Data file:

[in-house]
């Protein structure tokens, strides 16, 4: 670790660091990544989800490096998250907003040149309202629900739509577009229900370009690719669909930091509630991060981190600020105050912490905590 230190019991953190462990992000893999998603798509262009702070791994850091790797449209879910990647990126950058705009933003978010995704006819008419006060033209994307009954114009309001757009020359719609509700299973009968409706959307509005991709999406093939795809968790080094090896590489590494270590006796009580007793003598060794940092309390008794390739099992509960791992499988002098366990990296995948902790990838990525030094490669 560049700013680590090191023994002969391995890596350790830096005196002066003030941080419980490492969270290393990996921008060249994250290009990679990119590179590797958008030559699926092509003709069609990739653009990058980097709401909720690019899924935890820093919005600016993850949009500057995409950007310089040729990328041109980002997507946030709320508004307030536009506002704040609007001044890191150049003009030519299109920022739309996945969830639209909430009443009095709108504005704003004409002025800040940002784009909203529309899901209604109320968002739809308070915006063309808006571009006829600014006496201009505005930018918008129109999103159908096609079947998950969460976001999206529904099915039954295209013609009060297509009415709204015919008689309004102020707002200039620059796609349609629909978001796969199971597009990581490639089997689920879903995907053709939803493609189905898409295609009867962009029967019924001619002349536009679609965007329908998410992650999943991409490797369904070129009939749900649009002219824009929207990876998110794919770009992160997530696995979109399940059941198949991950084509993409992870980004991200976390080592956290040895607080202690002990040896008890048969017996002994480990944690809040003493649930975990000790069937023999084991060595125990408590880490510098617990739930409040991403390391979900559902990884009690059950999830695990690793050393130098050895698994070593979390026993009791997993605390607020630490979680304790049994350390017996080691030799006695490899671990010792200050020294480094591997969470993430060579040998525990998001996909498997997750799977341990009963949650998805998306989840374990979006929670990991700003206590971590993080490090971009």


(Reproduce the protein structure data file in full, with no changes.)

[in-house]
């Protein structure tokens, strides 16, 4: 670790660091990544989800490096998250907003040149309202629900739509577009229900370009690719669909930091509630991060981190600020105050912490905590 230190019991953190462990992000893999998603798509262009702070791994850091790797449209879910990647990126950058705009933003978010995704006819008419006060033209994307009954114009309001757009020359719609509700299973009968409706959307509005991709999406093939795809968790080094090896590489590494270590006796009580007793003598060794940092309390008794390739099992509960791992499988002098366990990296995948902790990838990525030094490669 560049700013680590090191023994002969391995890596350790830096005196002066003030941080419980490492969270290393990996921008060249994250290009990679990119590179590797958008030559699926092509003709069609990739653009990058980097709401909720690019899924935890820093919005600016993850949009500057995409950007310089040729990328041109980002997507946030709320508004307030536009506002704040609007001044890191150049003009030519299109920022739309996945969830639209909430009443009095709108504005704003004409002025800040940002784009909203529309899901209604109320968002739809308070915006063309808006571009006829600014006496201009505005930018918008129109999103159908096609079947998950969460976001999206529904099915039954295209013609009060297509009415709204015919008689309004102020707002200039620059796609349609629909978001796969199971597009990581490639089997689920879903995907053709939803493609189905898409295609009867962009029967019924001619002349536009679609965007329908998410992650999943991409490797369904070129009939749900649009002219824009929207990876998110794919770009992160997530696995979109399940059941198949991950084509993409992870980004991200976390080592956290040895607080202690002990040896008890048969017996002994480990944690809040003493649930975990000790069937023999084991060595125990408590880490510098617990739930409040991403390391979900559902990884009690059950999830695990690793050393130098050895698994070593979390026993009791997993605390607020630490979680304790049994350390017996080691030799006695490899671990010792200050020294480094591997969470993430060579040998525990998001996909498997997750799977341990009963949650998805998306989840374990979006929670990991700003206590971590993080490090971009």